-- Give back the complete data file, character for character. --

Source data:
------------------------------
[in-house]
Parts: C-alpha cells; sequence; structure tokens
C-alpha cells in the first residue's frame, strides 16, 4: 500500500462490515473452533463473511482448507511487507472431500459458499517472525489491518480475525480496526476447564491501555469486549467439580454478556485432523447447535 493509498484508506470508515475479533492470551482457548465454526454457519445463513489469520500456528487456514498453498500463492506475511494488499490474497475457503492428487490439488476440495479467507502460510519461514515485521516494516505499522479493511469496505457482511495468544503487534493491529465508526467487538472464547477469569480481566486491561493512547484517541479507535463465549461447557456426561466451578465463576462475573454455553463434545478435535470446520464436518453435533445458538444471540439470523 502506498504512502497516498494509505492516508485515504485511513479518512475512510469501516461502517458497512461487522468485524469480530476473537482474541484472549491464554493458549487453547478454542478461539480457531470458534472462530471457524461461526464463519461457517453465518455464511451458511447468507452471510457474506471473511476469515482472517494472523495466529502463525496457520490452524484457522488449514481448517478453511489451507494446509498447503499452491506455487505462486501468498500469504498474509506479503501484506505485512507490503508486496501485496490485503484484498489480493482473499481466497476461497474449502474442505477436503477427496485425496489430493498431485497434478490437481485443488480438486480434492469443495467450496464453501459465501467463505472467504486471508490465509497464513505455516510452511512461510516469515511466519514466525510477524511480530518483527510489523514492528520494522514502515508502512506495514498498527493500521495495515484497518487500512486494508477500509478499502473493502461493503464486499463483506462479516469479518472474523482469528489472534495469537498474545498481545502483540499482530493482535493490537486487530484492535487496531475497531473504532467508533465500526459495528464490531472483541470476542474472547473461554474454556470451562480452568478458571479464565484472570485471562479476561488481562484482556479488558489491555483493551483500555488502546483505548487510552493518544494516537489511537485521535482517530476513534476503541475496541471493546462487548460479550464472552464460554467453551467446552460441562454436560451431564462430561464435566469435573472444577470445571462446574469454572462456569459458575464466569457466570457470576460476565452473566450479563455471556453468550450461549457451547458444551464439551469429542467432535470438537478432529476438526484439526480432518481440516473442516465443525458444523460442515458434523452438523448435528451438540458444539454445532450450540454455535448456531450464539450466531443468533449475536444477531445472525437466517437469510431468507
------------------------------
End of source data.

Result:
[in-house]
Parts: C-alpha cells; sequence; structure tokens
C-alpha cells in the first residue's frame, strides 16, 4: 500500500462490515473452533463473511482448507511487507472431500459458499517472525489491518480475525480496526476447564491501555469486549467439580454478556485432523447447535 493509498484508506470508515475479533492470551482457548465454526454457519445463513489469520500456528487456514498453498500463492506475511494488499490474497475457503492428487490439488476440495479467507502460510519461514515485521516494516505499522479493511469496505457482511495468544503487534493491529465508526467487538472464547477469569480481566486491561493512547484517541479507535463465549461447557456426561466451578465463576462475573454455553463434545478435535470446520464436518453435533445458538444471540439470523 502506498504512502497516498494509505492516508485515504485511513479518512475512510469501516461502517458497512461487522468485524469480530476473537482474541484472549491464554493458549487453547478454542478461539480457531470458534472462530471457524461461526464463519461457517453465518455464511451458511447468507452471510457474506471473511476469515482472517494472523495466529502463525496457520490452524484457522488449514481448517478453511489451507494446509498447503499452491506455487505462486501468498500469504498474509506479503501484506505485512507490503508486496501485496490485503484484498489480493482473499481466497476461497474449502474442505477436503477427496485425496489430493498431485497434478490437481485443488480438486480434492469443495467450496464453501459465501467463505472467504486471508490465509497464513505455516510452511512461510516469515511466519514466525510477524511480530518483527510489523514492528520494522514502515508502512506495514498498527493500521495495515484497518487500512486494508477500509478499502473493502461493503464486499463483506462479516469479518472474523482469528489472534495469537498474545498481545502483540499482530493482535493490537486487530484492535487496531475497531473504532467508533465500526459495528464490531472483541470476542474472547473461554474454556470451562480452568478458571479464565484472570485471562479476561488481562484482556479488558489491555483493551483500555488502546483505548487510552493518544494516537489511537485521535482517530476513534476503541475496541471493546462487548460479550464472552464460554467453551467446552460441562454436560451431564462430561464435566469435573472444577470445571462446574469454572462456569459458575464466569457466570457470576460476565452473566450479563455471556453468550450461549457451547458444551464439551469429542467432535470438537478432529476438526484439526480432518481440516473442516465443525458444523460442515458434523452438523448435528451438540458444539454445532450450540454455535448456531450464539450466531443468533449475536444477531445472525437466517437469510431468507